Interview with Ahmed Maiteeg, General Manager of Thobacts Hotel and Managing Director of DAA Construction & Engineering
Let’s talk first about the competitiveness of Libya. In a study carried out by the World Economic Forum which was published in the Global Competitiveness Report 2010-2011, Libya is positioned very badly in terms of the control of corruption, rule of law, regulatory quality, government effectiveness, political stability, accountability etc. What is your own take on the business environment in Libya? And also, in the current post-Gaddafi era, what is the vision for the future in the competitiveness terms?
You have said it all, you haven’t left anything out! Although I think this report has accurate numbers, we have to remember that Libya has been under a regime that lasted over 4 decades, and especially in the last 2 decades of that regime, Gaddafi tried to have everything owned by the state. All the companies doing business in Libya were owned by the government and there was no efficiency or competitiveness, the employees knew they would have their salary at the end of the month and that was that. There was no motivation for development.
This was one of the biggest problems during the regime; there was no motivation to develop, to train or to be as efficient as possible. People went to work just to be there. I think this has happened all over the globe in different dictatorships. I hope that Libya will change a lot over the next 2-3 years. Since 2011 Libya has been developing its private sector which since then experienced more than 60 -70% growth, although some rules and regulations still remain from the old regime.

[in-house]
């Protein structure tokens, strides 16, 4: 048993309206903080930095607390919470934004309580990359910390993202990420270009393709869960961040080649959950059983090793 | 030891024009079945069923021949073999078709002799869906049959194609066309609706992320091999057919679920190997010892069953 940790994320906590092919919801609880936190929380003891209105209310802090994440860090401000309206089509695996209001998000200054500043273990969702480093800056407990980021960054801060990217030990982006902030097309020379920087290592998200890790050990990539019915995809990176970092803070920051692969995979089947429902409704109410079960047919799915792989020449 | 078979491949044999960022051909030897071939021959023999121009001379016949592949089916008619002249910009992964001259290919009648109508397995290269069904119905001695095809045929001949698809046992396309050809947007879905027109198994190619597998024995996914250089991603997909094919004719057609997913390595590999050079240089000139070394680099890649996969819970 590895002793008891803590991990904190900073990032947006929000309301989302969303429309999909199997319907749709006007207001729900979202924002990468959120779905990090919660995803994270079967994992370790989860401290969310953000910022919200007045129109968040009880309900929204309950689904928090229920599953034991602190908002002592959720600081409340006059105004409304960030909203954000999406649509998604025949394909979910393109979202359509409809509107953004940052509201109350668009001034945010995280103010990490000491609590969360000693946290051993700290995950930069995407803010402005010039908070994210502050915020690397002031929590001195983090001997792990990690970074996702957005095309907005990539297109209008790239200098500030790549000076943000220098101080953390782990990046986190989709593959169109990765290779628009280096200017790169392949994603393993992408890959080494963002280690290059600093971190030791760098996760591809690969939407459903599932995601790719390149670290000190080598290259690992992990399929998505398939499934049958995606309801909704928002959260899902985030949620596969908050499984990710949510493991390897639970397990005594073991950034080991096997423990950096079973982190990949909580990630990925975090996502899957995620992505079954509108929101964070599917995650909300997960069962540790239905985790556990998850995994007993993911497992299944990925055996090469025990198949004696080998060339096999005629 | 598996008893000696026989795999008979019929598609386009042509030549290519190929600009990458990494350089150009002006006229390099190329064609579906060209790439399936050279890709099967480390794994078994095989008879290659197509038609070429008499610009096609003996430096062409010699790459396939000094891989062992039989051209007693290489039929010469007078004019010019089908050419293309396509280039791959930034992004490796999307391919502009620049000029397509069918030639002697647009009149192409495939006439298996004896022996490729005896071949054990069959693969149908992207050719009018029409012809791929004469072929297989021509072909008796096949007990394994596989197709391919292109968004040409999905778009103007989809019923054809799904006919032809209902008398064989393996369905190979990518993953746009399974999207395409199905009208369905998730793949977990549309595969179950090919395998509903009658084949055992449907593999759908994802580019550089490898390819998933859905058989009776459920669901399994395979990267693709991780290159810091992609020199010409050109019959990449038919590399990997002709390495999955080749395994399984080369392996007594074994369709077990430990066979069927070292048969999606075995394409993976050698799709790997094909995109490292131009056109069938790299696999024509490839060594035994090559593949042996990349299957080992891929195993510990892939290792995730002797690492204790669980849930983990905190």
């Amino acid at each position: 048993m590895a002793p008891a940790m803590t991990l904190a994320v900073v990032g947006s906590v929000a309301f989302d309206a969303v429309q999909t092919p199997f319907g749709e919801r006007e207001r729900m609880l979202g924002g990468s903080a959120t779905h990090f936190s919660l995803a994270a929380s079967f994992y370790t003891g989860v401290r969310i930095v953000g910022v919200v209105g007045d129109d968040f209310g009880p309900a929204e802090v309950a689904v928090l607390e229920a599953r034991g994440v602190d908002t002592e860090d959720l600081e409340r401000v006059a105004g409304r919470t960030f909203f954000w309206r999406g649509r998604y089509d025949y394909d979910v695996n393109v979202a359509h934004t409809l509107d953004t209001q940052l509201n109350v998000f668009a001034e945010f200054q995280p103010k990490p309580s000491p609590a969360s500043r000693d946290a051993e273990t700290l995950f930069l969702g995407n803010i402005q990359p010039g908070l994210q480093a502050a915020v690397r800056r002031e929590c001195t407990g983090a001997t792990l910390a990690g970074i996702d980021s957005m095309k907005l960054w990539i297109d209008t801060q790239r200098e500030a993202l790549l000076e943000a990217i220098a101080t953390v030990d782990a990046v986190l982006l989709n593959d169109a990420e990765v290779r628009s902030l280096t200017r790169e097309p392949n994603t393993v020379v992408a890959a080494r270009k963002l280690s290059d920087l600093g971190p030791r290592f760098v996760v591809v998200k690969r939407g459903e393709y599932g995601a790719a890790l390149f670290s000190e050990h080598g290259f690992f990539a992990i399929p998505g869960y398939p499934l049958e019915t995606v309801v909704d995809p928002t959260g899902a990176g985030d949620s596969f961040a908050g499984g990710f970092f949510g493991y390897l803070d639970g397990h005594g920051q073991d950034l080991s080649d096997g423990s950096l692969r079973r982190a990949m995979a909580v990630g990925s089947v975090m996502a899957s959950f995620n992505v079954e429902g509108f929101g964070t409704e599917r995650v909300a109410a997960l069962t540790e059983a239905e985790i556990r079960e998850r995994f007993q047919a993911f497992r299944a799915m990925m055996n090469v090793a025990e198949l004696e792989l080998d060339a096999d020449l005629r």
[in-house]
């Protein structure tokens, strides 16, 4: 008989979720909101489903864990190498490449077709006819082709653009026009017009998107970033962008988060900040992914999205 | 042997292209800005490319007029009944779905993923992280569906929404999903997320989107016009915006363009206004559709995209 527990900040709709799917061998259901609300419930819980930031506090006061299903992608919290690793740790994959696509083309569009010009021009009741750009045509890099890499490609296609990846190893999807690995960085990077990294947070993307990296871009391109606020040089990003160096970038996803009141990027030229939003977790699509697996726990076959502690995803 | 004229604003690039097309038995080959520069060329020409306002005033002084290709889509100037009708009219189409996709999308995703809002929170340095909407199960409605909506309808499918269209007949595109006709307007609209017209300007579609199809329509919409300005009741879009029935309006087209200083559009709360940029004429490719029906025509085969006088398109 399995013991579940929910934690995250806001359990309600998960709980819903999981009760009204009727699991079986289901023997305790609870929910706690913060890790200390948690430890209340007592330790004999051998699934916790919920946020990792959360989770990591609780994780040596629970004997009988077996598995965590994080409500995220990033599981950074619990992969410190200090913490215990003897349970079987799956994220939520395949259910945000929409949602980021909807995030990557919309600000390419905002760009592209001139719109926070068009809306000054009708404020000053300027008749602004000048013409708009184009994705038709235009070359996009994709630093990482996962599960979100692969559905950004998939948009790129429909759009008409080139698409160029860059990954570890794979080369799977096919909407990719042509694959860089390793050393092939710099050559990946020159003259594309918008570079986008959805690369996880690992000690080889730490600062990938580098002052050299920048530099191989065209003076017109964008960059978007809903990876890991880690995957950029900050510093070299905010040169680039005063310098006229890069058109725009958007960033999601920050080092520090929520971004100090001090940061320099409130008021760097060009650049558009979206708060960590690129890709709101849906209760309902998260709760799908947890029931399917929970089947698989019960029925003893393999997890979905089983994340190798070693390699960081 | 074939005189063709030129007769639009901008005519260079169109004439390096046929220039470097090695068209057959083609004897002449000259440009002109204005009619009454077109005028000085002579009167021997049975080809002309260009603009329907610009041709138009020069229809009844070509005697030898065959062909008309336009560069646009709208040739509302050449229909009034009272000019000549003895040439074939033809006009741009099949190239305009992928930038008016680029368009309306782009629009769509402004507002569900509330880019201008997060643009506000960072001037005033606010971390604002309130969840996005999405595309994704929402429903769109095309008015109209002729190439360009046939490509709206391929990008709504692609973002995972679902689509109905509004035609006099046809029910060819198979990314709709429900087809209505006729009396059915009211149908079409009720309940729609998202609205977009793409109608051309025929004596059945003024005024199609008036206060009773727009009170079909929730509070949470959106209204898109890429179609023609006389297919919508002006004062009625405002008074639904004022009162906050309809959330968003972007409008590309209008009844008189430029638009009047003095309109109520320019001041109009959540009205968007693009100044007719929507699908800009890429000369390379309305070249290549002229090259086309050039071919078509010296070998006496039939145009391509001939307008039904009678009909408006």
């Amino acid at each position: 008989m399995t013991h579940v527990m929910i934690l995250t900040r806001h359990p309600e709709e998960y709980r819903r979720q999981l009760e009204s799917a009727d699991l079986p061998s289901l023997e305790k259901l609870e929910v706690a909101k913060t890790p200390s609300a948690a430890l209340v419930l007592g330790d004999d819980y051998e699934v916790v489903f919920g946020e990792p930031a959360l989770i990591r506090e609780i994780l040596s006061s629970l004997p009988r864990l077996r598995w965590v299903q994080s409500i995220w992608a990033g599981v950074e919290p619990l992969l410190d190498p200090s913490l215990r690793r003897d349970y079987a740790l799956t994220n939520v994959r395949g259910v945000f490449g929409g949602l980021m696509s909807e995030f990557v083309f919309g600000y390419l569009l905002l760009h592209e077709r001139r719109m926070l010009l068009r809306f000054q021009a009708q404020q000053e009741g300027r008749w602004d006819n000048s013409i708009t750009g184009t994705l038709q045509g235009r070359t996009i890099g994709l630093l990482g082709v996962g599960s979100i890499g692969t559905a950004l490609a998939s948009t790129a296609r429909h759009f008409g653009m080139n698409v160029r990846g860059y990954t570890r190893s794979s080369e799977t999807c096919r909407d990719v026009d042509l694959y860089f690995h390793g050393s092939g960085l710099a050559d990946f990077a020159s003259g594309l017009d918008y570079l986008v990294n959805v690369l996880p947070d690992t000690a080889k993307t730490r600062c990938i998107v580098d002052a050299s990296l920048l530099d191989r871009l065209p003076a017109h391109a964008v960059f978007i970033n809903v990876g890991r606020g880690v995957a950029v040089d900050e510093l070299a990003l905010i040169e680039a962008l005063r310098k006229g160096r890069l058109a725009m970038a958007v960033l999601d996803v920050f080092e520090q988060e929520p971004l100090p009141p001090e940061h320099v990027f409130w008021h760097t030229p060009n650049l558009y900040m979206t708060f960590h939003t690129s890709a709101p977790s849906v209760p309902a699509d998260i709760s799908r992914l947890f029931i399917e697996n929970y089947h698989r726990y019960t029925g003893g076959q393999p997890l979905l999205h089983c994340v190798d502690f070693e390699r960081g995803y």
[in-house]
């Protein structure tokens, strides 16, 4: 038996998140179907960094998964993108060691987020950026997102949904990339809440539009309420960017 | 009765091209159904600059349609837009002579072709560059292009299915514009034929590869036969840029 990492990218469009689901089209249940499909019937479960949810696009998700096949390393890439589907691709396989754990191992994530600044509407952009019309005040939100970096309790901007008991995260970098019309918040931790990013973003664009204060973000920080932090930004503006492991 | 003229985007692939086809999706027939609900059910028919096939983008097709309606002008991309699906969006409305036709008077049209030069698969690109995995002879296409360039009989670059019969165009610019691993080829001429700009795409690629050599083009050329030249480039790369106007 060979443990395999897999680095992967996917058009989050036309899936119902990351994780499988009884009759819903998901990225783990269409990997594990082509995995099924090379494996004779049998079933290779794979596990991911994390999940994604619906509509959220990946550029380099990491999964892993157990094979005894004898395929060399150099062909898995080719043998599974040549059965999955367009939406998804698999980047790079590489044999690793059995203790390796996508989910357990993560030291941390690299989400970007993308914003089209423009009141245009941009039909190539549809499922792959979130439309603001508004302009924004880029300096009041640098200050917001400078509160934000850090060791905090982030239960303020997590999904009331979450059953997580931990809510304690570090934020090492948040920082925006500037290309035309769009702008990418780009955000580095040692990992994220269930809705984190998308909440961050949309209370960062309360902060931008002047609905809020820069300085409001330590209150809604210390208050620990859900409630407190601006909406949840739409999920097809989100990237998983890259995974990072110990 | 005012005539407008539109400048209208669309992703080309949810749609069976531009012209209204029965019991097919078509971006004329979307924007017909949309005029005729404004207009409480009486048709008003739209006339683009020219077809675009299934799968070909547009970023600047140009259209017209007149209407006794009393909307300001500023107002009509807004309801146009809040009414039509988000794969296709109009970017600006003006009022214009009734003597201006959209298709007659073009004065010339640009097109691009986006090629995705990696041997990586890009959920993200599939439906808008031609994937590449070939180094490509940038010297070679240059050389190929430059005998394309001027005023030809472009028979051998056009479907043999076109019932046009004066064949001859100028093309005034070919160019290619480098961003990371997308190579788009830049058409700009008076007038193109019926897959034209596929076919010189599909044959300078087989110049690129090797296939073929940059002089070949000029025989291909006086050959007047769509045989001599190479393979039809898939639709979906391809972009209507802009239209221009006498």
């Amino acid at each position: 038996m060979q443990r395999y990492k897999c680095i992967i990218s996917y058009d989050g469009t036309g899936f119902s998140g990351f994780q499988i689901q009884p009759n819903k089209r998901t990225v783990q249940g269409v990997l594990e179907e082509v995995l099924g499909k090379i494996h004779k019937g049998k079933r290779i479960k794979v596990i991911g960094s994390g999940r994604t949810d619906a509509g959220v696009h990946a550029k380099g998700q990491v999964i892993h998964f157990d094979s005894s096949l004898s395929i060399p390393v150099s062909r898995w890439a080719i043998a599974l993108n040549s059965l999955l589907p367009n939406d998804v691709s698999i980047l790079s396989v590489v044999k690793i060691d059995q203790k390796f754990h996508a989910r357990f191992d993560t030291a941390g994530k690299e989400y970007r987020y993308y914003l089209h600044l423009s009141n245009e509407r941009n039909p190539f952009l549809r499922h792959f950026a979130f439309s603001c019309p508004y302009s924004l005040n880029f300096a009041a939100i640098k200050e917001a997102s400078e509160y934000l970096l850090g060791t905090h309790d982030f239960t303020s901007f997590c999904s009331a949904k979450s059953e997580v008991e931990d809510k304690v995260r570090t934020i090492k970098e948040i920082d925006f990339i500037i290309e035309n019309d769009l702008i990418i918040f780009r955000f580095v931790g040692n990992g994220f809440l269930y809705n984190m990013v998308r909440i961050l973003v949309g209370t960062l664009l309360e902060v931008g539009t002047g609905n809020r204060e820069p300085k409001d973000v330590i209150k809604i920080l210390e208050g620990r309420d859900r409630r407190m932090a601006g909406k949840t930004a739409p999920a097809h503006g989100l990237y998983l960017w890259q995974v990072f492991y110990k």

The Ministry of Economics still follows the same constitution, if we had a constitution then, what we had was many government companies ruling the economics of Libya. I think in the next 2 to 3 years a lot will change. Most of the business done in Libya nowadays is being done the private sector and as you know, the private sector is the best for competitiveness and efficiency.
When we interviewed Dr. Karoud from the Libyan Stock Exchange he said that the private sector only represents 5% of the real economy. Would you say that this figure is accurate? If it is, it is very low compared to the public sector which is not healthy.
Well, it depends if you talk about how much money they have or how much business they do in Libya. I think he is talking about the entire budget of Libya. It is different when you look at who is running the local market for example, it is the private sector, but if you look at who has the money in Libya, of course it is the government. So if you divide by the capital that the private sector has then you will find the figures that you mentioned. However, if you look at who is trying to do business now in Libya, it is the private sector.